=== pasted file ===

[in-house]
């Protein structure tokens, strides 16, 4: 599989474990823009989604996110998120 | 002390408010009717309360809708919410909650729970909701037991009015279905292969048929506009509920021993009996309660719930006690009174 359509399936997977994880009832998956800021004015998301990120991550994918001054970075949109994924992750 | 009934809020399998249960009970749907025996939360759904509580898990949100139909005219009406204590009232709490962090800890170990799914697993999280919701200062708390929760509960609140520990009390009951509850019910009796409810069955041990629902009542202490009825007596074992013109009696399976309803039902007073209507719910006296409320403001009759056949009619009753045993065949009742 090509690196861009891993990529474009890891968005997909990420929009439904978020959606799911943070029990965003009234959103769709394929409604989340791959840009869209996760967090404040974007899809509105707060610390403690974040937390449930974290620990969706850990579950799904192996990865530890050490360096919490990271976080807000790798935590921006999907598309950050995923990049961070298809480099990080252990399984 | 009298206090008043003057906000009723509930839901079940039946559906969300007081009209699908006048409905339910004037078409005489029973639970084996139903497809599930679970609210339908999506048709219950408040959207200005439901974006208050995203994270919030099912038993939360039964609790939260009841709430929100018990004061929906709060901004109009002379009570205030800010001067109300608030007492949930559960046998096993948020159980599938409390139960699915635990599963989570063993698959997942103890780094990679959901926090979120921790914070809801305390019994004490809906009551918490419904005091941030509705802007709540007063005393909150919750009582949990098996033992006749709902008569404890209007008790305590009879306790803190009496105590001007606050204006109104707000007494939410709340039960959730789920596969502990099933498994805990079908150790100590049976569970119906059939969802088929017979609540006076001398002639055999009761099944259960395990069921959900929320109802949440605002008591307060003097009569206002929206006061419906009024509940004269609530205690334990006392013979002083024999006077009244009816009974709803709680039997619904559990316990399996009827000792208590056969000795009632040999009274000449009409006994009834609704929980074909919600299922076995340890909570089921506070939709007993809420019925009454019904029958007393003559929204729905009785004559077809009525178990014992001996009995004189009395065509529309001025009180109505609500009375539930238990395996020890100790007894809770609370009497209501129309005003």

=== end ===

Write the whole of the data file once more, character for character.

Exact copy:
[in-house]
């Protein structure tokens, strides 16, 4: 599989474990823009989604996110998120 | 002390408010009717309360809708919410909650729970909701037991009015279905292969048929506009509920021993009996309660719930006690009174 359509399936997977994880009832998956800021004015998301990120991550994918001054970075949109994924992750 | 009934809020399998249960009970749907025996939360759904509580898990949100139909005219009406204590009232709490962090800890170990799914697993999280919701200062708390929760509960609140520990009390009951509850019910009796409810069955041990629902009542202490009825007596074992013109009696399976309803039902007073209507719910006296409320403001009759056949009619009753045993065949009742 090509690196861009891993990529474009890891968005997909990420929009439904978020959606799911943070029990965003009234959103769709394929409604989340791959840009869209996760967090404040974007899809509105707060610390403690974040937390449930974290620990969706850990579950799904192996990865530890050490360096919490990271976080807000790798935590921006999907598309950050995923990049961070298809480099990080252990399984 | 009298206090008043003057906000009723509930839901079940039946559906969300007081009209699908006048409905339910004037078409005489029973639970084996139903497809599930679970609210339908999506048709219950408040959207200005439901974006208050995203994270919030099912038993939360039964609790939260009841709430929100018990004061929906709060901004109009002379009570205030800010001067109300608030007492949930559960046998096993948020159980599938409390139960699915635990599963989570063993698959997942103890780094990679959901926090979120921790914070809801305390019994004490809906009551918490419904005091941030509705802007709540007063005393909150919750009582949990098996033992006749709902008569404890209007008790305590009879306790803190009496105590001007606050204006109104707000007494939410709340039960959730789920596969502990099933498994805990079908150790100590049976569970119906059939969802088929017979609540006076001398002639055999009761099944259960395990069921959900929320109802949440605002008591307060003097009569206002929206006061419906009024509940004269609530205690334990006392013979002083024999006077009244009816009974709803709680039997619904559990316990399996009827000792208590056969000795009632040999009274000449009409006994009834609704929980074909919600299922076995340890909570089921506070939709007993809420019925009454019904029958007393003559929204729905009785004559077809009525178990014992001996009995004189009395065509529309001025009180109505609500009375539930238990395996020890100790007894809770609370009497209501129309005003």